Learning from cruise captains, janitors, and Gandhi.
By Michael Beygelman
Not many things come to mind that can demonstrate the staggering problem with today’s society—a near absence of leadership—than the recent tragedy aboard the cruise ship Costa Concordia. The root cause of this incident also brings to light the fact that our culture has become narcissistic and self-centered. HR leaders face formidable challenges for decades to come because they are charged with developing organizational leaders at all levels in a society that shuns responsibilities and is consumed with promoting one’s “self” first, before the needs of others. In fact, many charitable deeds are done more for self-satisfaction than the importance of the deed itself.
How can leaders build other leaders, and how can companies develop leadership cultures, if employee engagement is low, attrition in certain segments is high, and many people spend more time updating their Facebook or LinkedIn profile than they do on their work? Some use Twitter to basically say, “Look at me! Let me tell you all about me, as I am the most important person in my life, and you really need to follow me.” Soon people will list leadership qualities on a resume measured by a) how many followers they have on Twitter, b) how many endorsements they have on LinkedIn, etc.
What we utterly lack in society are people with vision, because vision is part of culture and leadership. Imagine if Martin Luther King, Jr., had started out his famous speech with, “I have a strategy!” The problem with strategies is that they come and go, whereas a vision can rally people around a cause and move mountains. Vision creates culture, culture appoints leaders, and leaders help to foster prosperity and help people get out of harm’s way. Leaders help people connect and understand that they are part of a collective, and that inspires people to contribute in a positive way.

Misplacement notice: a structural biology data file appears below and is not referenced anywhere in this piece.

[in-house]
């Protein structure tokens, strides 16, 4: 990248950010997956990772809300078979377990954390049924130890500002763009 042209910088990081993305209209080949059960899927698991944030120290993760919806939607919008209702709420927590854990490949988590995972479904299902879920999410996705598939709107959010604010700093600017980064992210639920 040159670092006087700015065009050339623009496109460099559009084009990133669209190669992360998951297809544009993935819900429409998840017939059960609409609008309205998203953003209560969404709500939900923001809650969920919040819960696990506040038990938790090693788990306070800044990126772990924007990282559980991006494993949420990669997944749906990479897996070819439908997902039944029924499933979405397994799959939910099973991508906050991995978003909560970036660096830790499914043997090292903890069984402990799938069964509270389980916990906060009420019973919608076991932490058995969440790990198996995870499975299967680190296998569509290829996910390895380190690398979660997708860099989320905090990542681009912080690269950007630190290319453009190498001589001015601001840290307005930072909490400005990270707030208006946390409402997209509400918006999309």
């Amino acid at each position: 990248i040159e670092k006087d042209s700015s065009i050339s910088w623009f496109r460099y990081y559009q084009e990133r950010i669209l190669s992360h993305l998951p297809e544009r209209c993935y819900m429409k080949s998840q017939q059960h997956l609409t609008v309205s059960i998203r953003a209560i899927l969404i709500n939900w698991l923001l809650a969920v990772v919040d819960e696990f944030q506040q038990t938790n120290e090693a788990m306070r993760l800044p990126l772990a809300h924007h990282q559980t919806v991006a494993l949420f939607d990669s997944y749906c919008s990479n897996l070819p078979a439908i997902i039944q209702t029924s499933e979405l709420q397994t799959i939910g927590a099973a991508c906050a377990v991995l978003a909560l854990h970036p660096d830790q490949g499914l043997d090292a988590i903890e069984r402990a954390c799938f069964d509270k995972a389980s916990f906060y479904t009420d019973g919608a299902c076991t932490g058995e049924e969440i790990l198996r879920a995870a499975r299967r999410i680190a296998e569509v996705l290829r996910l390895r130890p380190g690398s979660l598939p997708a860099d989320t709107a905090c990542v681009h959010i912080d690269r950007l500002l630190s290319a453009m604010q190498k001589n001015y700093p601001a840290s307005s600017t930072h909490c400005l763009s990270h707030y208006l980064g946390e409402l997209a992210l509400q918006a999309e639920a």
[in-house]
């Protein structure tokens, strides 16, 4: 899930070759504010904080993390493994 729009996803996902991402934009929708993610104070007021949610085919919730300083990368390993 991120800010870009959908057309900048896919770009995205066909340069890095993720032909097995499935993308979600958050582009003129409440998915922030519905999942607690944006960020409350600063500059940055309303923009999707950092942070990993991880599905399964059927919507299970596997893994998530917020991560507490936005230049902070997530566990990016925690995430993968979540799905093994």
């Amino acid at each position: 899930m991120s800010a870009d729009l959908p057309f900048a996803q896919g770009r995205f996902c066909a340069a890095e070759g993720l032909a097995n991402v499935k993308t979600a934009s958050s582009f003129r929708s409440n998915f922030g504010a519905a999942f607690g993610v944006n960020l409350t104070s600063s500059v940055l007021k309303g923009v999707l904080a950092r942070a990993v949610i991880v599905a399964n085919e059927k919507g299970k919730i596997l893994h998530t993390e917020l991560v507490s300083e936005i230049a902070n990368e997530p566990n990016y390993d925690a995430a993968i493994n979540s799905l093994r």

No better example of leadership comes to mind than the story of JFK and NASA. As the story goes, during a visit to a NASA space center in 1962, President Kennedy saw a janitor carrying a broom. Ready for his photo-op moment—let’s face it presidents need all they can get—he interrupted his tour of the facility, walked over to the man, and said, “Hi, I’m Jack Kennedy. What are you doing?” The janitor responded, “I’m helping put a man on the moon, Mr. President.” JFK inspired people to imagine and work together to achieve a common goal. He wasn’t born a leader; he was a follower, first, but in our narcissistic society today being a follower does not provide instant gratification, nor does it promote self, so only a few are interested.
I am reminded of a famous Shankar cartoon depicting Gandhi striding along briskly with his staff in his hand, behind a crowd. The caption read: “There go my people. And I must hurry to follow them. For I am their leader.” The teaching is that one must be prepared to follow to be able to lead. This does not mean following for appearance sake, but rather to understand the problems of the people, articulate their needs and desires, yet guide and mentor them to work for a greater purpose. Gandhi even adopted a new wardrobe to empathize with his people—a wardrobe they could all afford to wear.
Many company executives are struggling with the topic of leadership and culture, and some know precisely what needs to be done, but they themselves often lack the managerial courage to execute their strategy. As a society, we have become risk averse for fear of devaluing self, but paradoxically our societal risk aversion and apathy are precisely what have led us to the dilemma we are facing today. Leadership does not reside on the top floor of every building. It resides in hallways that few ever go down and in cubes that sometimes never get visited by anyone.
The key to organizational leadership development is to look for traces indicating where leaders have been. If you look for people with enthusiasm, energy, purpose, direction, culture, comradery, no ego, and a strong desire to serve others, you’ll likely run into a leader. And it’s not always the most vocal or charismatic person. You might not be prepared for what you’ll find, but in likelihood that individual can become part of a company’s leadership team. You need to ensure that you develop programs to nurture them and develop them into bigger roles.
In a presentation I once attended Rene Carayol said, “Culture is more powerful than strategy,” and I couldn’t agree more. Strategy, tasks, processes, and plans are things that managers focus on. Leaders focus on vision, culture, teams, and people. If a real leader had been aboard the Costa Concordia, the accident would likely not have happened, because leader don’t recklessly put their people in harms way, and if harm does come real leaders sacrifice themselves first. What is your plan for finding leaders within your organization?
Michael Beygelman is the global practice leader and president, North America RPO, at Adecco Group. He can be reached at email@example.com